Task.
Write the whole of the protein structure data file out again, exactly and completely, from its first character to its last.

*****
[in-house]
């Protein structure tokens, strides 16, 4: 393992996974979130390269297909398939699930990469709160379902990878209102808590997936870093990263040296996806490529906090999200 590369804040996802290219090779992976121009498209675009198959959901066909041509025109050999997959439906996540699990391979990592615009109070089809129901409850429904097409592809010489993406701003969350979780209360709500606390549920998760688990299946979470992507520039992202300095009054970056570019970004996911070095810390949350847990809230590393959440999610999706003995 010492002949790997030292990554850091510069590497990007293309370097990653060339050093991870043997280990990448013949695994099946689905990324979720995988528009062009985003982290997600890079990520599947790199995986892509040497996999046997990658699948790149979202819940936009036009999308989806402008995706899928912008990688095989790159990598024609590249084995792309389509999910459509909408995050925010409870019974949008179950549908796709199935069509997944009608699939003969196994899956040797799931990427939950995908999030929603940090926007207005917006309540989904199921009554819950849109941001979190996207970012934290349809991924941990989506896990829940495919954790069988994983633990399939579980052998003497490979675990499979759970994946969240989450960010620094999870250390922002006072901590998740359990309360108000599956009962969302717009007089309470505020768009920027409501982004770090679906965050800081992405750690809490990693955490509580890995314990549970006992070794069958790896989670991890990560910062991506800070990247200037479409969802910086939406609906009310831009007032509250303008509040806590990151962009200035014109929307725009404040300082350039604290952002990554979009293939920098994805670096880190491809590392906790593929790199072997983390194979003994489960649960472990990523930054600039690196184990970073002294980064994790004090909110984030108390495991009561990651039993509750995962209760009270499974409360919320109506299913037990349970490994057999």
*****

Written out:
[in-house]
């Protein structure tokens, strides 16, 4: 393992996974979130390269297909398939699930990469709160379902990878209102808590997936870093990263040296996806490529906090999200 590369804040996802290219090779992976121009498209675009198959959901066909041509025109050999997959439906996540699990391979990592615009109070089809129901409850429904097409592809010489993406701003969350979780209360709500606390549920998760688990299946979470992507520039992202300095009054970056570019970004996911070095810390949350847990809230590393959440999610999706003995 010492002949790997030292990554850091510069590497990007293309370097990653060339050093991870043997280990990448013949695994099946689905990324979720995988528009062009985003982290997600890079990520599947790199995986892509040497996999046997990658699948790149979202819940936009036009999308989806402008995706899928912008990688095989790159990598024609590249084995792309389509999910459509909408995050925010409870019974949008179950549908796709199935069509997944009608699939003969196994899956040797799931990427939950995908999030929603940090926007207005917006309540989904199921009554819950849109941001979190996207970012934290349809991924941990989506896990829940495919954790069988994983633990399939579980052998003497490979675990499979759970994946969240989450960010620094999870250390922002006072901590998740359990309360108000599956009962969302717009007089309470505020768009920027409501982004770090679906965050800081992405750690809490990693955490509580890995314990549970006992070794069958790896989670991890990560910062991506800070990247200037479409969802910086939406609906009310831009007032509250303008509040806590990151962009200035014109929307725009404040300082350039604290952002990554979009293939920098994805670096880190491809590392906790593929790199072997983390194979003994489960649960472990990523930054600039690196184990970073002294980064994790004090909110984030108390495991009561990651039993509750995962209760009270499974409360919320109506299913037990349970490994057999």